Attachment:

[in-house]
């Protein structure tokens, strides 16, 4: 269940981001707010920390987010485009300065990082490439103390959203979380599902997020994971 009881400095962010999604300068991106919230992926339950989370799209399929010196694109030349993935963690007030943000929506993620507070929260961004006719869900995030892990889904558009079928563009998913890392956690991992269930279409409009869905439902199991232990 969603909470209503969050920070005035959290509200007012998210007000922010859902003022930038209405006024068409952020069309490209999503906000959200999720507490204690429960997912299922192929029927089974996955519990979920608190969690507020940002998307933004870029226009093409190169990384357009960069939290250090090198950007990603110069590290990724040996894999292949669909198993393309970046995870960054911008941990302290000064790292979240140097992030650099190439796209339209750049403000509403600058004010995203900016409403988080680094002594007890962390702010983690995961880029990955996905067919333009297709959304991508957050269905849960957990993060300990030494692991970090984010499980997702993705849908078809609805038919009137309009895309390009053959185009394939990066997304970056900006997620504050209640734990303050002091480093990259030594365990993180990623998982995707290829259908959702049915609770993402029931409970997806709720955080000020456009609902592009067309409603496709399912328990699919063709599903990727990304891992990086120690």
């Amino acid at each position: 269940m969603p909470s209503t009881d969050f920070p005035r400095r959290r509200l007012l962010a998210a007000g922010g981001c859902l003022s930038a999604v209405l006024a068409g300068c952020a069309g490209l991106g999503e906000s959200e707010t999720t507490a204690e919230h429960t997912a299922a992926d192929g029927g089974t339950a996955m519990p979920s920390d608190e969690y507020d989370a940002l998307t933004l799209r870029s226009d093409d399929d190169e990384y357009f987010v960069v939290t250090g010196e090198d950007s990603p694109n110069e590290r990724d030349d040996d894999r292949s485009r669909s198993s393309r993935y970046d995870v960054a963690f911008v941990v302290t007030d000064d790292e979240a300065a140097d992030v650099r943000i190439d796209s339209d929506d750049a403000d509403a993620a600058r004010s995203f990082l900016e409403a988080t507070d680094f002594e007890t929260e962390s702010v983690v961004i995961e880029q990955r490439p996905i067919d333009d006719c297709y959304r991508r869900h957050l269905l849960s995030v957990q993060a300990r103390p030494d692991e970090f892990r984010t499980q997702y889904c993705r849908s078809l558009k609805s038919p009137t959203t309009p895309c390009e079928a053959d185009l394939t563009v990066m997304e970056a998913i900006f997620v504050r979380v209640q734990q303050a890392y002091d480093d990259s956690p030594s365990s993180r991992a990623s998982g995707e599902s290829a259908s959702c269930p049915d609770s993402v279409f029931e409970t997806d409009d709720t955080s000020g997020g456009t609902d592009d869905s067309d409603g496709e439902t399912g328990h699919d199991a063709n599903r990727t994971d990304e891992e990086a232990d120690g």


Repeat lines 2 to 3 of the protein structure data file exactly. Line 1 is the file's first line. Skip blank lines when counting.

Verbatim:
């Protein structure tokens, strides 16, 4: 269940981001707010920390987010485009300065990082490439103390959203979380599902997020994971 009881400095962010999604300068991106919230992926339950989370799209399929010196694109030349993935963690007030943000929506993620507070929260961004006719869900995030892990889904558009079928563009998913890392956690991992269930279409409009869905439902199991232990 969603909470209503969050920070005035959290509200007012998210007000922010859902003022930038209405006024068409952020069309490209999503906000959200999720507490204690429960997912299922192929029927089974996955519990979920608190969690507020940002998307933004870029226009093409190169990384357009960069939290250090090198950007990603110069590290990724040996894999292949669909198993393309970046995870960054911008941990302290000064790292979240140097992030650099190439796209339209750049403000509403600058004010995203900016409403988080680094002594007890962390702010983690995961880029990955996905067919333009297709959304991508957050269905849960957990993060300990030494692991970090984010499980997702993705849908078809609805038919009137309009895309390009053959185009394939990066997304970056900006997620504050209640734990303050002091480093990259030594365990993180990623998982995707290829259908959702049915609770993402029931409970997806709720955080000020456009609902592009067309409603496709399912328990699919063709599903990727990304891992990086120690």
């Amino acid at each position: 269940m969603p909470s209503t009881d969050f920070p005035r400095r959290r509200l007012l962010a998210a007000g922010g981001c859902l003022s930038a999604v209405l006024a068409g300068c952020a069309g490209l991106g999503e906000s959200e707010t999720t507490a204690e919230h429960t997912a299922a992926d192929g029927g089974t339950a996955m519990p979920s920390d608190e969690y507020d989370a940002l998307t933004l799209r870029s226009d093409d399929d190169e990384y357009f987010v960069v939290t250090g010196e090198d950007s990603p694109n110069e590290r990724d030349d040996d894999r292949s485009r669909s198993s393309r993935y970046d995870v960054a963690f911008v941990v302290t007030d000064d790292e979240a300065a140097d992030v650099r943000i190439d796209s339209d929506d750049a403000d509403a993620a600058r004010s995203f990082l900016e409403a988080t507070d680094f002594e007890t929260e962390s702010v983690v961004i995961e880029q990955r490439p996905i067919d333009d006719c297709y959304r991508r869900h957050l269905l849960s995030v957990q993060a300990r103390p030494d692991e970090f892990r984010t499980q997702y889904c993705r849908s078809l558009k609805s038919p009137t959203t309009p895309c390009e079928a053959d185009l394939t563009v990066m997304e970056a998913i900006f997620v504050r979380v209640q734990q303050a890392y002091d480093d990259s956690p030594s365990s993180r991992a990623s998982g995707e599902s290829a259908s959702c269930p049915d609770s993402v279409f029931e409970t997806d409009d709720t955080s000020g997020g456009t609902d592009d869905s067309d409603g496709e439902t399912g328990h699919d199991a063709n599903r990727t994971d990304e891992e990086a232990d120690g």